Species-Specific Growth Responses to Climate Variations in Understory Trees of a Central African Rain Forest

Species-Specific Growth Responses to Climate Variations in Understory Trees of a Central African Rain Forest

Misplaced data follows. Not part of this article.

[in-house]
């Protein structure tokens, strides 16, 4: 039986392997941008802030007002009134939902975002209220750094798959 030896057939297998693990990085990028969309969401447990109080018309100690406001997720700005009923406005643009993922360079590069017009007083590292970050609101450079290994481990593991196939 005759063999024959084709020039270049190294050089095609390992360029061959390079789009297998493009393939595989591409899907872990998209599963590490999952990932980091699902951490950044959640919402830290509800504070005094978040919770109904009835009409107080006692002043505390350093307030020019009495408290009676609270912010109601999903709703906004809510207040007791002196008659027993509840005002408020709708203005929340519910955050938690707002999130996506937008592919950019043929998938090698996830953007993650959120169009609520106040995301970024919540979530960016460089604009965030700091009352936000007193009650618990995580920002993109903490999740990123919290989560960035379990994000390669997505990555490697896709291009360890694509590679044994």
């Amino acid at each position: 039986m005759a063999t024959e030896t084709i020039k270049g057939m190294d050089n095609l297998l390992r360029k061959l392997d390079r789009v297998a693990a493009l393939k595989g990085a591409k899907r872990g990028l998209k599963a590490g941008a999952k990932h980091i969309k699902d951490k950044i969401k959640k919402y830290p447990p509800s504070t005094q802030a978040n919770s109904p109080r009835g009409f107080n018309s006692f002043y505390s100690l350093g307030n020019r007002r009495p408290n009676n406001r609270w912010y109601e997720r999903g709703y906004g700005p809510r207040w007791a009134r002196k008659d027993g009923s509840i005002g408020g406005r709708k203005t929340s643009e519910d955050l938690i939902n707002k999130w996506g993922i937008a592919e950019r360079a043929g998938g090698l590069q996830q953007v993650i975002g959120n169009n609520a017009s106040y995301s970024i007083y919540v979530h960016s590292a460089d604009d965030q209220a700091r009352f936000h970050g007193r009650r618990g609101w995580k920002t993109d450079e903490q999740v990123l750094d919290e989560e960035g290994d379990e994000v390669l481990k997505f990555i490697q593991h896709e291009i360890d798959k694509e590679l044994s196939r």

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  Species-specific Growth Responses to Climate Variations in Understory Treesof a Central African Rain Forest CamilleCouralet 1 , 2 , 4 ,FrankJ. Sterck  3 ,Ute Sass-Klaassen 3 , JorisVanAcker 2 , and Hans Beeckman 11 Laboratory for Wood Biology and Xylarium, Royal Museum for Central Africa, Leuvensesteenweg 13, 3080 Tervuren, Belgium 2 Laboratory for Wood Technology, Gent University, Coupure Links 653, 9000 Gent, Belgium 3 Forest Ecology and Forest Management Group, Wageningen University, PO Box 47, 6700 AA Wageningen, The Netherlands ABSTRACT Basic knowledge of the relationships between tree growth and environmental variables is crucial for understanding forest dynamics and predicting vegetation responsesto climate variations. Trees growing in tropical areas with a clear seasonality in rainfall often form annual growth rings. In the understory, however, tree growth issupposed tobe mainly affected by interferencefor access tolight and otherresources.In the semi-deciduous Mayombeforest of the Democratic Republicof Congo,theevergreen species  Aidia ochroleuca ,  Corynanthe paniculata  and  Xylopia wilwerthii   dominate the understory. We studied their wood to determine whether they formannualgrowthringsin responsetochangingclimateconditions.Distinctgrowthrings wereprovedtobeannualandtriggeredby acommonexternalfactorforthe threespecies. Species-specific site chronologies were thus constructed from the cross-dated individual growth-ring series. Correlation analysis with climatic variables revealedthat annual radial stem growth is positively related to precipitation during the rainy season but at different months. The growth was found to associate with pre-cipitation during the early rainy season for  Aidia  but at the end of the rainy season for  Corynanthe   and  Xylopia . Our results suggest that a dendrochronological approachallows the understanding of climate–growth relationships in tropical forests, not only for canopy trees but also for evergreen understory species and thus arguably forthe whole tree community. Global climate change influences climatic seasonality in tropical forest areas, which is likely to result in differential responses across specieswith a possible effect on forest composition over time. Abstract in French is available at Key words  :  Aidia ochroleuca ; climate–growth relationships;  Corynanthe paniculata ; Democratic Republic of Congo; tropical dendrochronology;  Xylopia wilwerthii  . T ROPICAL FORESTS ARE UNDER COMBINED PRESSURE  of global macro-climate changes and deforestation that rapidly modify local climaticconditions (Bonan 2008). In Africa, the average temperature is ex-pected to rise by 3–4 1 C during the 21st century, which is 1.5 timesmore rapid than the foreseen global temperature change (Boko  et al  .2007). Future climate scenarios also predict a 5–15 percent de-crease in precipitation during the rainy season and a decline of 3–4percent in annual rainfall per decade in the African tropics (Malhi& Wright 2004, Boisvenue & Running 2006). In addition, directhuman pressure is likely to increase the vulnerability of forests tothese warmer anddrier conditions (Koenig 2008). Recentmodeling studies showed that deforestation enforces the effects of warming and drought events (Malhi  et al  . 2008). It is, however, unknownhow different forest types will develop under these constraints, sincelong-term records on responses of tropical tree species to changes inenvironmental factors are lacking (Clark 2004, Phillips  et al  . 2009).Depending on climate region, forest type or canopy position, treespecies can differ in their tolerance to drought and shade (Condit et al  . 1995, Sterck   et al  . 2006, Engelbrecht  et al  . 2007). The highdiversity of species and their variable ecological preferences poten-tially allow a high diversity of reactions within the tree communi-ties. Yet, testing this hypothesis has so far proved difficult, due tothe limited research on species-specific responses to environmentalfactors in different tropical forest types. Field studies using perma-nent plots in the tropics provide growth data of at most a few de-cades and rarely with an annual resolution (Clark   et al  . 2003).Dendrochronologycanprovidelong-termrecordsoftreegrowthwith annual resolution, but is most successful where climate showsstrong and regular seasonality triggering annual ring formation(Jacoby 1989, Schweingruber 1996). Rain forest trees have long beenthought notto form annual rings because of weakseasonality andlow variability in temperature and day length in the tropics (Whitmore1998). This persistent assumption caused many dendrochronologiststofocustheireffortsontemperatetreesratherthantropicaltrees.Suchpreferenceis alsoexplainedbytheextensively complex wood anatomy in tropical trees (De´tienne 1989). Nevertheless, across the varioustropical biomes and for most trees, alternating environmental condi-tions induce periods of reduced or suspended cambial activity leading to the formation of identifiable growth layers (De´tienne 1989, Ma-riaux 1995, Worbes 2002). In lowland tropical rain forests, regulargrowth periodicity allowed the construction of species-specific tree-ring chronologies for several species (Devall  et al  . 1995, Mariaux 1995,De´tienne etal  .1998,Sch¨ongart etal  .2002,Worbes etal  .2003,Brienen & Zuidema 2005, Brookhouse 2006, Pumijumnong & Wanyaphet 2006, Sch¨ongart  et al  . 2006, Buckley   et al  . 2007, Lisi2008,Brienen et al  .2009).Suchlong-termgrowthseriescanbecross-compared with climate records to unravel the species-specific sensitiv-ity to past climatic conditions. This is a prerequisite to evaluate theresponse of vegetation formations to future environmental changes(Condit  et al  . 1995, Pumijumnong & Park 1999, Chidumayo 2005,Trouet  et al  . 2006). Received 25 June 2009; revision accepted 13 October 2009. 4 Corresponding author; e-mail: BIOTROPICA 42(4): 503–511 2010 10.1111/j.1744-7429.2009.00613.x r 2010 The Author(s) 503Journal compilation r 2010 by The Association for Tropical Biology and Conservation  From this perspective, the floristic and structural complexity of tropical rain forests encourages consideration of the large rangeof species they harbor. Much knowledge has been generated onupper-canopy trees that are, at the adult stage, not light-limitedand strongly exposed to water stress. On the other hand, the growthof lower-canopy or understory species spending their lifetime underother trees is assumed to be more limited by local site factors,such as light, than by water (Phipps 1982). Moreover, small-staturetrees with ambiguous seasonal variability in leaf fall preferentially use deeper sources of soil water than larger or deciduous trees(Meinzer  et al  . 1999). Ring-width series of understory trees arethus supposed to show a much more variable ontogenetic growthtrend, less directly related to external environmental factors andto water stress in particular. Studies of radial growth responses toclimate in understory trees of temperate forests support this hy-pothesis (Liu 1993, Orwig 1997, Rasmussen 2007, Mart´ın-Benito et al  . 2008). Nevertheless, growth response to climate is hardly documented for evergreen tree species. While in deciduous treesleaf shedding is an obvious sign of cambial dormancy and suggests a clear link between environmental factors and phenology, for ever-green trees this relation is thought to be erratic (Jacoby 1989, Worbes 1999). We conducted a study on three common, evergreen understo-ry tree species from the Mayombe forest, a tropical semi-evergreenrain forest west of the Democratic Republic of Congo (DRC). Cli-mate changes are expected to affect the region significantly in the21st century but studies of the influence of climate variations ontree growth in African forests are scarce (De´tienne  et al  . 1998, Worbes  et al  . 2003, Couralet  et al  . 2005, Verheyden  et al  . 2004,Sch¨ongart  et al  . 2006, Trouet  et al  . 2006, Sass-Klaassen  et al  . 2008)and to our knowledge still lacking for lower-canopy tree species. We aimed to assess whether dendrochronology is applicable tothese understory tree species and, if so, whether andhow their radialgrowth dynamics is related to inter- and intra-annual changes inclimate (temperature, precipitation and solar radiation).In this study, after demonstrating the annual nature of treerings in three understory species, we address the following questions: (1) Do trees within and across species synchronize stemgrowth in response to the same environmental factors? (2) How dotrees of different species respond in radial stem growth to year-to-year and within-year variations in climate? We expect to revealdiversity ingrowth patterns across different understory tree speciesand given the seasonality in rainfall, we predict positive growthresponses to precipitation. METHODS S TUDY SITE .—The Luki forest reserve is located in the southwesternDemocraticRepublicofCongo(DRC)(5 1 28 0 –42 0 N,13 1 4 0 –18 0 E),30km north from the port city of Boma (Fig. 1A). It is the south-ernmost remnant of the Mayombe forest, stretching along the Atlan-tic Ocean from the central coast of Gabon and renowned for its highfloristic diversity and the presence of large timber trees (Monteiro1962). The protected forest area covers 32,700ha of hilly landscape(150–500masl) on heterogeneous soils, generally ferrallitic and withpoor chemical content (Monimeau 1990).Climate records (1959–2006) were available from the Lukimeteorological station for precipitation, air temperature, relativehumidity and solar irradiance (Fig. 1B). The climate is character-ized by a mean annual temperature of 24.6 1 C with limited yearly variation and a mean annual rainfall of 1180mm/yr. A distinct dry period lasts from June to September. Such low annual rainfall and3–4mo with  o 50mm monthly precipitation generally do not fa-vor the presence of a dense humid forest; however, the strong oce-anic influence, the landscape of the region and the self-regulating effect of the vegetation create favorable conditions for the establish-ment of dense humid forest (Se´ne´chal  et al  . 1989, Pendje & Baya ki1992, Lubini 1997). Mists are present all yearlong and during thedriest months a thick, low-level but non-precipitating cloud layerblocks solar irradiance and causes temperature to drop. The rainfall FIGURE1. (A) Location of the study site with simplified vegetation cover of the area from Global Land Cover 2000 (Mayaux   et al  . 2004): darker zones are a mosaicof evergreen, deciduous and mixed forests with a minimum of 15 percent tree cover. (B) Climate diagram of the Luki meteorological station, Democratic Republicof Congo: monthly means of rainfall (  SD), temperature, air humidity (1959–2006) and solar irradiance (1959–1994). 504 Couralet  et al  .  shortage is thus partially compensated and the relative air humidity remains constantly high, always  4 80 percent. Consequently, de-spite a clear seasonal rainfall pattern plants may not suffer extremewater stress during the dry season.The forest of Luki can be generally classified as a tropical semi-evergreen rain forest of the Guineo-Congolean forest domain(Lebrun & Gilbert 1954, Lubini 1997, Whitmore 1998) butoccurs in a mosaic landscape with patches of agricultural fieldsand settlements. It consists of a mixture of deciduous and evergreentree species in the upper-stratum and mostly evergreen species inthe understory.S TUDY SPECIES .—  Aidia ochroleuca  (K. Schum.) Bullock ex E.M.A.Petit,  Corynanthe paniculata  Welw. (both Rubiaceae) and  Xylopiawilwerthii   Wild. & T. Durand var. cuneata De Wild. (Annonaceae)are abundant and commonly co-occurring species in the Guineo-Congolean rain forests, from Gabon to the eastern DRC (Petit1962, Schmitz 1988, Se´ne´chal  et al  . 1989, Lubini 1997). In thesecondary forest of Luki they can contribute to 4 60 percent of thetotal basal area (Donis & Maudoux 1951; C. Couralet, These evergreen, medium-sized trees of up to 20m in heightand 60cm diameter at breast height (dbh) are confined to thelower-canopy level and understory (Aubre´ville 1961, Petit 1961,Lubini 1997, Lebrun & Stork 2003).  Corynanthe paniculata  and  X. wilwerthii   have a straight trunk whereas  A. ochroleuca  is oftenramified from the base. All three species are characterized by a very hard and fine-textured wood used by local communities to producesolid tools and high-quality charcoal (Fouarge & Ge´rard 1964).S  AMPLING AND SAMPLE PREPARATION .—Stem discs of five trees perspecies were collected in 2005. We selected representative trees of each species, with crowns under the closed upper canopy layer anddiameters within the predominantly observed range (15–40cm).Trees were cut at 0.5–1m aboveground level such that a maximumnumber of growth rings were visible. The 4–6-cm-thick sectionswere deep-frozen for 2wk to prevent insect or fungal attacks andsubsequently air-dried. Their cross-sectional surface was planed andsanded up to a grid size of 1200.D ETECTION OF CONCENTRIC GROWTH LAYERS IN THE WOOD .—Growth-ring structure was analyzed macroscopically and microscopically following the International Association of Wood Anatomists hard-wood feature list (Wheeler  et al  . 1989). Ring boundaries of tropicaltree species are characterized by a variety of features such as marginalparenchyma bands, alternation of fiber and parenchyma tissues, vari-ation in the vessel size and distribution, variation in the fiber wallthickness, or a combination of all these features (De´tienne 1989, Worbes 1995). The wood of the three species is diffuse-porous withdifferent rhythmic variations in wood structure visible to the nakedeye (Fig. 2); however, microscopic observations were required to re-liably detect anatomical features that mark growth–ring boundariesand distinguish them from,  e.g  ., intra-annual density variations. Themain difficulties for the three study species were their low growthlevels (average ring width of 1.13–1.65mm) leading to frequently wedging or absent rings.Ring widths were measured to the nearest 0.01mm under a ste-reo-microscope coupled with a Lintab measuring device and Tsap- Win software (Rinn 2003), on two or three (for irregularly shapedsamples) radii for each stem disc. Becausethe supposed growth seasonspans two calendar years (rainy season typically from October n  1  toMay  n ), the year in which annual cambial activity is expected to stop(year  n )wasnominated to define the growth year and the correspond-ing ring-width value.D ENDROCHRONOLOGICAL ANALYSES .—Tree-ring analyses were ap-plied to all samples to show whether stem growth rate was synchro-nized over time for all trees. Cross-dating,  i.e  ., the matching of ring-width series, allows for the detection of missing rings (if one tree inthe sample set did not form a ring in a particular year) or false rings(variations in the wood anatomy mistaken with ring boundaries; Wils et al  . 2009). Successful cross-dating of ring-width series denotes con-sistent and synchronous patterns of variation (Cook & Kairiukstis1992) and indicates that a common external factor controls ring for-mation in different trees (Pilcher & Gray 1982, Worbes 1995, Cher-ubini  et al  . 1998). Cross-dating was performed visually incombination with a correlation analysis using Cofecha software(Tree-Ring Laboratory, Columbia University, New York, U.S.A.;Holmes 1983). Starting with radii from the same tree, alignment of the ring-width series allowed the identification of anomalies that werethen corrected after investigation on the stem discs. The series werethen averaged per tree and the cross-dating process was repeatedbetween tree averages. The detection of pointer years,  i.e  ., extremeyears common within a site, served as an extra-check during the cross-dating process (Schweingruber 1996).Tree growth is affected by climatic fluctuations and by a widearray of non-climatic factors (Brookhouse 2008), e  .  g  ., canopy dynam-ics or individual size-related trends (Pilcher & Gray 1982). Tree-ring width series thus reflect a complex set of variations. To amplify theclimate-induced signal, the series were standardized using Arstan soft-ware (Tree-Ring Laboratory; Cook 1985) to remove low-frequency,most likely non-climatic trends. A smoothing spline (wavelength of 32yr) was first fitted to each raw series (Cook & Kairiukstis 1992),then each measure was divided by the corresponding value of thefunction to transform the srcinal curves into stationary time-series(mean=1 and homogenous variance). A ring-width index series wascreated for each radius then tree. Autocorrelation (AC, year-to-yeardependence of ring-width values due to the influence of a growth sea-son on the next) was removed by applying an autoregressive model of the adequate order for eachseries. Eventually, the indexed curves wereaveraged to produce the final species chronologies.Statistical information on the tree-ring measurements is summa-rized in Table 1. The mean sensitivity (MS) indicates the level of be-tween-ring variability in the measured series and reflects the sensitivity of radial tree growth to a common external signal (Fritts 1976, Schwe-ingruber 1996). Inter-series Pearson’s correlations ( P  o 0.05) werecalculatedbetweenradiiofeachtree,betweentreesandbetweenspeciesto express the level of affinity of the measured curves and evaluate thequalityofthecomputedmeanseries.Student’s t  -valuesandcoefficients Climate–Growth Relationships of Understory Trees 505  FIGURE2. Tree-ring structure and growth-ring boundaries of three understory species of the Luki forest reserve, Democratic Republic of Congo. (A)  Aidiaochroleuca : vessel frequency steadily decreases toward the ring boundary, marked by a vessel-free fiber band. (B)  Corynanthe paniculata : ring boundary is marked by oneor two lines of radially flattened fibers, but can be confused with the numerous fiber-wall density variations visible on the wood. Black arrows point at these lines on a thin section that allows seeing the microscopic wood anatomical structure. (C)  Xylopia wilwerthii  : ring boundary is marked by two to three lines of very thick-walledlatewood fibers, making the wood appear darker. Notice the ladder-like pattern of axial parenchyma cells (scalariform parenchyma), typical for Annonaceae. Black crosses indicate ring boundaries. Radial growth direction is from bottom to top. Black scale bars=1 cm, white scale bar=1mm.TABLE1 . Descriptive statistics and quality control of the ring-width series contributing to the chronologies for three understory species of the Luki forest reserve, Democratic Republic of Congo:  Aidia ochroleuca  ,  Corynanthe paniculata   and   Xylopia wilwerthii . SD, standard deviation, AC, autocorrelation (1-year lag); MS, meansensitivity; Glk, Gleich¨ aufigkeitskoeffizient. Average of Pearson’s correlations,  t -value (  P o 0.05) and Glk or coefficient of parallel variation. Species  Aidia ochroleuca Corynanthe paniculata Xylopia wilwerthii  Number of samples 5 5 5Mean diameter (cm) (range) 21 (18–25) 24 (17–40) 16 (14–17)Mean age (yr) (range) 55 (39–85) 97 (69–112) 39 (26–49)Time span (yr) 1922–2006 1895–2006 1958–2006Ring width (mean  SD, mm) a  1.65  1.14 1.13  0.70 1.62  0.98 AC a  0.61 0.54 0.19MS a  0.42 0.42 0.50 Within-tree correlation b 0.70 0.60 0.72Between-treeCorrelation b 0.36 0.24 0.27 t  -value (  SD) b 5.6  0.7 5.9  2.0 4.4  1.7Glk (  SD, %) b 72.3  7.2 67.0  4.9 73.2  17.3Values based on: a  Raw series. b Detrended data. 506 Couralet  et al  .  of parallel variation ( Gleich¨ aufigkeitskoeffizient   [Glk]) were calculatedbetween trees of each species to assess the quality of the final chronol-ogies developed for climate-growth analysis (Baillie & Pilcher 1973). A  NALYSIS OF CLIMATIC EFFECTS .—To investigate the link between theradial stem growth of understory trees and climate, we compared eachspecies chronology with annual records of total rainfall, average temper-ature and average solar radiation from the Luki meteorological station.Moreover, to test whether the within-year timing of climate variationplays an important and differential role for the three species studied,Pearson’s correlations ( P  o 0.05) were computed between the specieschronologies and contemporary time-series of climate variables on a monthly basis and for groups of months (Fritts 1976). According toresults from earlier studies on tree growth in a seasonal tropicalclimate (Couralet  et al  . 2005, Trouet  et al  . 2006) and high-resolutionmeasurements of radial growth the growing period was assumed to co-incide approximately with the rainy season lasting from October toMay.We calculated correlationsfor a12-moperiod fromSeptember year n  1  to August  year  n , thus amply covering the rainy season.In addition, the dbh of 10 trees per species was measured every month with graduated tape during 15mo (April 2006–June 2007) tostudy seasonal growth dynamics of   Aidia ,  Corynanthe   and  Xylopia  inresponse to contemporary weather conditions. Because correlationswith growth were found only with precipitation, the measurementswere visually compared with contemporary monthly precipitation re-cords to explore intra-annual climate–growth relationships and refinethe results obtained from the ring-width chronologies. RESULTS S TATISTICAL CHARACTERISTICS OF SINGLE RING -  WIDTH SERIES ANDCHRONOLOGIES .—Mean ring width ranged from 1.13mm for  C. pan-iculata  to1.62 and 1.65mm for  X. wilwerthii   and  A. ochroleuca ,respec-tively. The large standard deviations for this trait indicated a highvariationinaverageringwidthbetweentreesofasamespecies(Table1). Within-tree correlations were high and allowed to merge thegrowth series into mean curves for each individual tree. Trees of thesame species were also characterized by high values for mean seriesinter-correlations,  t  -values and Glk, thus providing robust chronol-ogies per species. The rather high values of MS indicated that ring width varied widely between years. The higher AC values in stemgrowth between successive years for  Aidia  and  Corynanthe   probably resulted in slightly lower values for MS of these species. Overall,these results exhibit that trees of the same species synchronized theirradial stem growth to the same external environmental factor. Onthe other hand, the correlations between species chronologies werelow or very low (  Aidia–Xylopia : 0.20,  Corynanthe–Xylopia : 0.15,  Aidia–Corynanthe  : 0.03), suggesting that the three species differ inresponse to climatic factors. This is visible when looking at the threechronologies that show almost no common variation (Fig. 3).C LIMATE – GROWTH RELATIONSHIPS .—There was no significant corre-lation between the three species chronologies and annual total rain-fall, average temperature or average solar radiation, indicating thatradial growth of the study species was not controlled by long-termannual variation of these climate factors. Single-month temperatureand solar radiation were also not associated with the annual varia-tion in radial growth of the studied species; however, significantpositive correlations appeared between ring width and single-month precipitation values for the three species. Remarkably, themonths for which significant values were found differed betweenspecies (Fig. 3). For  Aidia  the correlation between radial growthand rainfall was significant at the onset of the rainy season, inNovember, whereas for  Corynanthe   and  Xylopia  the correlationwas significant at the end of the rainy season, in March and April,respectively (Figs. 3 and 4).These trends were supported by correlations between radialgrowth and monthly values of precipitation over the studied period,most clearly during the rainy season (Fig. 4).  Aidia  showed an over-all positive growth response to rainfall in the early rainy season(September–February), culminating in November, and no specifictrend in the late rainy season. Inversely, the radial growth of   Cory-nanthe   was negatively correlated to rainfall in the early rainy season(September–January) and positively correlated to rainfall in the laterainy season with a peak in March. For  Xylopia  there was no suchclear pattern but the correlation between radial growth and rainfallwas mostly positive over the whole rainy season and was strongest inthe end, in April. Both types of analysis (Figs. 3 and 4) thus suggestthat the amount of precipitation was critical for radial stem growthduring the transition months from dry to wet season for  Aidia , andfrom wet to dry season for  Corynanthe   and  Xylopia . FIGURE3. Illustration of the correlation ( P  o 0.05) between the ring-widthindex (RWI) of three understory tree species and single-month climatic recordsin the Luki forest reserve, Democratic Republic of Congo (1959–2006):  Aidiaochroleuca  and November rainfall ( r  =0.27),  Corynanthe paniculata  and Marchrainfall ( r  =0.29),  Xylopia wilwerthii   and April rainfall ( r  =0.34). Climate–Growth Relationships of Understory Trees 507